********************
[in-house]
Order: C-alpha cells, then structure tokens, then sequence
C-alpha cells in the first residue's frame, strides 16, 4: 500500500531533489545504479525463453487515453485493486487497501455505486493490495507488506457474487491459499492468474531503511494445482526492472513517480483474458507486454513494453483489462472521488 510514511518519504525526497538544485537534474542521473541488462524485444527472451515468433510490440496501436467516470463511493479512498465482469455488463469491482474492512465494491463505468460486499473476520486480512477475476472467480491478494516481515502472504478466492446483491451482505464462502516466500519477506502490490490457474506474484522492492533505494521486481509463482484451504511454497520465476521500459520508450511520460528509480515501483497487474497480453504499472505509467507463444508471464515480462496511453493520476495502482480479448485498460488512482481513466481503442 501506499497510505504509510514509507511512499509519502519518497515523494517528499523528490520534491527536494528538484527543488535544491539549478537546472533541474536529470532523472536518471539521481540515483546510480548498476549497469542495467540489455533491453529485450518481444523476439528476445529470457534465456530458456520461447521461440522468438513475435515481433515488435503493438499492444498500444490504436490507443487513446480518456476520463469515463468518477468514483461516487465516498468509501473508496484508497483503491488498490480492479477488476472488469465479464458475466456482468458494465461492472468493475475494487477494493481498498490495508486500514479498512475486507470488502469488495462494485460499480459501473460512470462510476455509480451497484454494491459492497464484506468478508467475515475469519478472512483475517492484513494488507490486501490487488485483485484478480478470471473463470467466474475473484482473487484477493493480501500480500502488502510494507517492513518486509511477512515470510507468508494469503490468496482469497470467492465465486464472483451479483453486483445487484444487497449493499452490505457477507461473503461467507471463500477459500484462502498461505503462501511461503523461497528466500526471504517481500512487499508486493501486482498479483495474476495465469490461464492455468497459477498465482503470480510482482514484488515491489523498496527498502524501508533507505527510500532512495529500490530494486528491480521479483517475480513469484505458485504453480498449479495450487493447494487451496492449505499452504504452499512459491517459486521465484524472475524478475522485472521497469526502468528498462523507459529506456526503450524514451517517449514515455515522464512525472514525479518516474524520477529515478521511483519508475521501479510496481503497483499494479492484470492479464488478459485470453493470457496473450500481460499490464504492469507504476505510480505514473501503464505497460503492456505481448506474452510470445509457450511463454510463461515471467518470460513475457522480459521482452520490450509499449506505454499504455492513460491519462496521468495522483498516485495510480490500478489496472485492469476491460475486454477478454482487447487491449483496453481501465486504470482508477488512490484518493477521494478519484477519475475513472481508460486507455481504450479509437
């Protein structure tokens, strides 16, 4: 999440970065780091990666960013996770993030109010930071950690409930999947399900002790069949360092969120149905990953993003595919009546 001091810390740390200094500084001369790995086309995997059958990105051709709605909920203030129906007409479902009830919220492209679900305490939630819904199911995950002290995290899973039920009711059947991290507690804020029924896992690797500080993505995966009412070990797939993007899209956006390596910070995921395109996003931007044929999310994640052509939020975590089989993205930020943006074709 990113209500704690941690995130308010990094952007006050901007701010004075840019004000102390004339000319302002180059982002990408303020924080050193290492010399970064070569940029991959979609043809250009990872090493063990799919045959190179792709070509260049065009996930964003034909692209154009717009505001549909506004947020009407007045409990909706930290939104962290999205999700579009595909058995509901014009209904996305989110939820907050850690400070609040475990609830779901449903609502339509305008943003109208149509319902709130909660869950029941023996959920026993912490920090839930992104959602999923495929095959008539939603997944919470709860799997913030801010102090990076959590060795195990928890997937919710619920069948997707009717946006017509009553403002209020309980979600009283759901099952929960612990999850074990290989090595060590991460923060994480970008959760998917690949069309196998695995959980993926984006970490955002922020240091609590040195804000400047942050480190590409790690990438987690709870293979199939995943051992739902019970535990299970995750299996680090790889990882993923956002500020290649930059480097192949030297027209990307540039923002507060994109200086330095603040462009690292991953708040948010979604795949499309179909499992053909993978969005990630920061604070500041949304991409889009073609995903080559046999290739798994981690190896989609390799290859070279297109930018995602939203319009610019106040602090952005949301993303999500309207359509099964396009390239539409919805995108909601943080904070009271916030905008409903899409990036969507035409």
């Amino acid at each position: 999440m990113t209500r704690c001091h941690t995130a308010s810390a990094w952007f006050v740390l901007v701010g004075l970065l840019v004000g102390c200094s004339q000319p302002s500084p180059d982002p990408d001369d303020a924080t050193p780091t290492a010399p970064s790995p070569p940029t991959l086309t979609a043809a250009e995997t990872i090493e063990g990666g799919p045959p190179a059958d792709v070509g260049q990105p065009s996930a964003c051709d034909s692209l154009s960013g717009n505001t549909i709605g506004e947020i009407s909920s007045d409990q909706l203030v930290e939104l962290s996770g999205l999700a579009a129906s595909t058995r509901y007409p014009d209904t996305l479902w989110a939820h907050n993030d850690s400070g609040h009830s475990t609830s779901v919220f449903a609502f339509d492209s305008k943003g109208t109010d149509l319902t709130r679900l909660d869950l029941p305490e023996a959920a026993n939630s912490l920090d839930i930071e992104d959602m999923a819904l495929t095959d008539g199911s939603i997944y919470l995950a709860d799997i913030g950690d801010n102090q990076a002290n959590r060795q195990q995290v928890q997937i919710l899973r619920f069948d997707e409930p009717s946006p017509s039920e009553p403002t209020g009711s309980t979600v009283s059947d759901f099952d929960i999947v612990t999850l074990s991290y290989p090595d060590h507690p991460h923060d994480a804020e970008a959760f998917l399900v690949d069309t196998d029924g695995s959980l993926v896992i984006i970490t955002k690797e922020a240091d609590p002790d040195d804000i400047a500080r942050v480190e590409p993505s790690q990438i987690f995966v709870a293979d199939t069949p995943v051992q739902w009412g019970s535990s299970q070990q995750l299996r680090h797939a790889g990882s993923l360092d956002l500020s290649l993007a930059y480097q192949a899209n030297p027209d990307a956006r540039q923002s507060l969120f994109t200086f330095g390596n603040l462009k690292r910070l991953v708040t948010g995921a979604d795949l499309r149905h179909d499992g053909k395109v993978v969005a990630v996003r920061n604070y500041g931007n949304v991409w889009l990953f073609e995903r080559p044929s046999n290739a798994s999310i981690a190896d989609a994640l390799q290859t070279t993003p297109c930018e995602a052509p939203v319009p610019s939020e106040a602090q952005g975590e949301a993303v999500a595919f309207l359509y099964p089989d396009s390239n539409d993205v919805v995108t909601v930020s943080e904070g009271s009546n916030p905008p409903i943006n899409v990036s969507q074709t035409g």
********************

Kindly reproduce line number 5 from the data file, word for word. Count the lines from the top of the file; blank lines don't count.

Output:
């Amino acid at each position: 999440m990113t209500r704690c001091h941690t995130a308010s810390a990094w952007f006050v740390l901007v701010g004075l970065l840019v004000g102390c200094s004339q000319p302002s500084p180059d982002p990408d001369d303020a924080t050193p780091t290492a010399p970064s790995p070569p940029t991959l086309t979609a043809a250009e995997t990872i090493e063990g990666g799919p045959p190179a059958d792709v070509g260049q990105p065009s996930a964003c051709d034909s692209l154009s960013g717009n505001t549909i709605g506004e947020i009407s909920s007045d409990q909706l203030v930290e939104l962290s996770g999205l999700a579009a129906s595909t058995r509901y007409p014009d209904t996305l479902w989110a939820h907050n993030d850690s400070g609040h009830s475990t609830s779901v919220f449903a609502f339509d492209s305008k943003g109208t109010d149509l319902t709130r679900l909660d869950l029941p305490e023996a959920a026993n939630s912490l920090d839930i930071e992104d959602m999923a819904l495929t095959d008539g199911s939603i997944y919470l995950a709860d799997i913030g950690d801010n102090q990076a002290n959590r060795q195990q995290v928890q997937i919710l899973r619920f069948d997707e409930p009717s946006p017509s039920e009553p403002t209020g009711s309980t979600v009283s059947d759901f099952d929960i999947v612990t999850l074990s991290y290989p090595d060590h507690p991460h923060d994480a804020e970008a959760f998917l399900v690949d069309t196998d029924g695995s959980l993926v896992i984006i970490t955002k690797e922020a240091d609590p002790d040195d804000i400047a500080r942050v480190e590409p993505s790690q990438i987690f995966v709870a293979d199939t069949p995943v051992q739902w009412g019970s535990s299970q070990q995750l299996r680090h797939a790889g990882s993923l360092d956002l500020s290649l993007a930059y480097q192949a899209n030297p027209d990307a956006r540039q923002s507060l969120f994109t200086f330095g390596n603040l462009k690292r910070l991953v708040t948010g995921a979604d795949l499309r149905h179909d499992g053909k395109v993978v969005a990630v996003r920061n604070y500041g931007n949304v991409w889009l990953f073609e995903r080559p044929s046999n290739a798994s999310i981690a190896d989609a994640l390799q290859t070279t993003p297109c930018e995602a052509p939203v319009p610019s939020e106040a602090q952005g975590e949301a993303v999500a595919f309207l359509y099964p089989d396009s390239n539409d993205v919805v995108t909601v930020s943080e904070g009271s009546n916030p905008p409903i943006n899409v990036s969507q074709t035409g």